Living Small: Microhousing Come To Downtown Denver

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Turntable Studios micro apartment
A micro apartment at Turntable Studios in Denver. Each studio unit is 330 square feet.

With the average monthly rent for a one-bedroom apartment in Denver nearly $1,300 a month, micro apartments might just make a dent in the market -- at least for some. One redevelopment, Turntable Studios at the old Hotel VQ next to Sports Authority Field at Mile High, opens in July. Most of the building’s 179 units are 330-square-foot studios. Starting prices are $885 a month.

Microhousing may be new to Denver, but it’s already catching on in Europe and in some U.S. cities, namely Seattle, where, according to some estimates, there are nearly 10,000 micro apartments.

Colorado Matters host Ryan Warner spoke with Melissa Rummel, project manager with Nichols Partnership, and Mark Hinshaw, Seattle architect and urban planner.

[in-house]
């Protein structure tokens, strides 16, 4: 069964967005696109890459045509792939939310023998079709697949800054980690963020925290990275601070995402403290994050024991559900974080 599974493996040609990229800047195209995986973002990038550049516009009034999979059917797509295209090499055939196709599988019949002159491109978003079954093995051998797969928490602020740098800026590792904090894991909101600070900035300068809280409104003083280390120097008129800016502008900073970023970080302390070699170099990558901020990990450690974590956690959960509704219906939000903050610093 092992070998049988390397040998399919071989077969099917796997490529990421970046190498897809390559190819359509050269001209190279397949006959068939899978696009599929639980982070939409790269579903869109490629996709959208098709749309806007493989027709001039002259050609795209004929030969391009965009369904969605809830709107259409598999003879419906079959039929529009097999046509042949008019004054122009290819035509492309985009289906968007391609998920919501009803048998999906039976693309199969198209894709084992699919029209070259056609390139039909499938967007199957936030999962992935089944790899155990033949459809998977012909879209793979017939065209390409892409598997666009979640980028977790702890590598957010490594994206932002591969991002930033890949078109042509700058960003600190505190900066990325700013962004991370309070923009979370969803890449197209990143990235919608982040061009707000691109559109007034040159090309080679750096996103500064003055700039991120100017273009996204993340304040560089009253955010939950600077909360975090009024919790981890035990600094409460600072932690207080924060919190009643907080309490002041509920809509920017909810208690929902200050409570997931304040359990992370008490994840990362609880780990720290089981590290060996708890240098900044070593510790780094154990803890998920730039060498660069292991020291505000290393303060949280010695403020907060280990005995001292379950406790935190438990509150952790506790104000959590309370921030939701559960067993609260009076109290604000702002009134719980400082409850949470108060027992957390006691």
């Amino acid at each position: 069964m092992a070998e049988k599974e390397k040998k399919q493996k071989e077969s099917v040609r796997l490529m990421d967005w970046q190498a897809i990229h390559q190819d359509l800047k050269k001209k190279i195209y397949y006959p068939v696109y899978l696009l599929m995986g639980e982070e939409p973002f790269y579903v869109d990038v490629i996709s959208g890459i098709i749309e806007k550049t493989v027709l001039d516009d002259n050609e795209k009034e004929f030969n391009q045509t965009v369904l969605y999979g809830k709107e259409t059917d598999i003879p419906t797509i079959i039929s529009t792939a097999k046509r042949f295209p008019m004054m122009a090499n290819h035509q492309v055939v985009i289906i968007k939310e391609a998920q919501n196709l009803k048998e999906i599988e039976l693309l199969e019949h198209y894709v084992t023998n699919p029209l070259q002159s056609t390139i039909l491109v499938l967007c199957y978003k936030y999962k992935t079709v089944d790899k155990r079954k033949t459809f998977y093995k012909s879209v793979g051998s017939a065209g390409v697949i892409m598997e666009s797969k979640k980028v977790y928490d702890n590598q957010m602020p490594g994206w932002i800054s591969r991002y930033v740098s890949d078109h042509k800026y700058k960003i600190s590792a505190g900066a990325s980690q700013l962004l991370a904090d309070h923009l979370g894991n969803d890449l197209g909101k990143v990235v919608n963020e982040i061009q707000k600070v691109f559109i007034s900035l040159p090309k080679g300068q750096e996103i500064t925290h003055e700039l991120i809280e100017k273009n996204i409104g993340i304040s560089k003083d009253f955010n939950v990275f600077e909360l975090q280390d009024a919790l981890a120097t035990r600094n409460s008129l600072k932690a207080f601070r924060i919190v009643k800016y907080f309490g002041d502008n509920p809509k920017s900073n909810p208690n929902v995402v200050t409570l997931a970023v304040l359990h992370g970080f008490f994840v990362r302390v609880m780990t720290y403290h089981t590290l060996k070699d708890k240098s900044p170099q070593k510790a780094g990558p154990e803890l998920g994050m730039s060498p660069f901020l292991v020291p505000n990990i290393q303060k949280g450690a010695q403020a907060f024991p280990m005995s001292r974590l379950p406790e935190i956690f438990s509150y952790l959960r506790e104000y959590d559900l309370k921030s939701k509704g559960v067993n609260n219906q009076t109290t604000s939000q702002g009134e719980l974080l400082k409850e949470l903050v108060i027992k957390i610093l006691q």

Click the audio player above to hear the full conversation, and read highlights below.

On what makes microhousing affordable:

"It has opened up more choices for more people to have reasonably priced housing. It hasn't made it dramatically more affordable, but I suppose that varies with opinion. It's still, on a square-foot basis, relatively expensive housing, although it's being delivered on the market for anywhere from $500 to $800 a month, and that's very good deal."

On the history of urban microhousing:

"It is a throwback to a much earlier era in the history of the country when we did have very small units available to people in cities that did allow them to be independent and to have a secure place, and we've forgotten about that era. We had it for many decades and lots of cities took it out of their zoning codes and so it really wasn't allowed for a long time."

On why neighborhoods might object to such small units:

"[Microhousing] really won't pencil out for anybody if you are going to require one space per unit. It just wouldn't happen. So all of the places that are allowing this are either reducing the parking requirement if not eliminating them all together. So that raises the specter for neighborhood protectionists to say, 'Hey, our neighborhood is going to be flooded by people who don't drive cars anyway...' That's the claim. However, the claim isn't necessarily supported by the facts. Millennials [most researchers show], when they live in urban areas, they probably don't have a car and they might not even have a driver's license."